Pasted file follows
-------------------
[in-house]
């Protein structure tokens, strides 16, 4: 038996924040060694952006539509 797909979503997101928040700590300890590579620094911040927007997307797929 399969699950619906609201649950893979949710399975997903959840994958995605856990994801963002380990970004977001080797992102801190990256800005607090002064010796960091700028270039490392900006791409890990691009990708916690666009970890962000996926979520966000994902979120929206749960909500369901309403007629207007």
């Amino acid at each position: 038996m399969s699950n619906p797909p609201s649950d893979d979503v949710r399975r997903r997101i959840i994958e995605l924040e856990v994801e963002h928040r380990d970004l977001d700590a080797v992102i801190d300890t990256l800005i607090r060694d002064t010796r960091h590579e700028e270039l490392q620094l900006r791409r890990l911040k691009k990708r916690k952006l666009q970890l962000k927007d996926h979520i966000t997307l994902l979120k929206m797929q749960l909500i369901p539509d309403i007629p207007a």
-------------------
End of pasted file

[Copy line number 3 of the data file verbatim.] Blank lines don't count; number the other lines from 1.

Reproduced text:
């Amino acid at each position: 038996m399969s699950n619906p797909p609201s649950d893979d979503v949710r399975r997903r997101i959840i994958e995605l924040e856990v994801e963002h928040r380990d970004l977001d700590a080797v992102i801190d300890t990256l800005i607090r060694d002064t010796r960091h590579e700028e270039l490392q620094l900006r791409r890990l911040k691009k990708r916690k952006l666009q970890l962000k927007d996926h979520i966000t997307l994902l979120k929206m797929q749960l909500i369901p539509d309403i007629p207007a």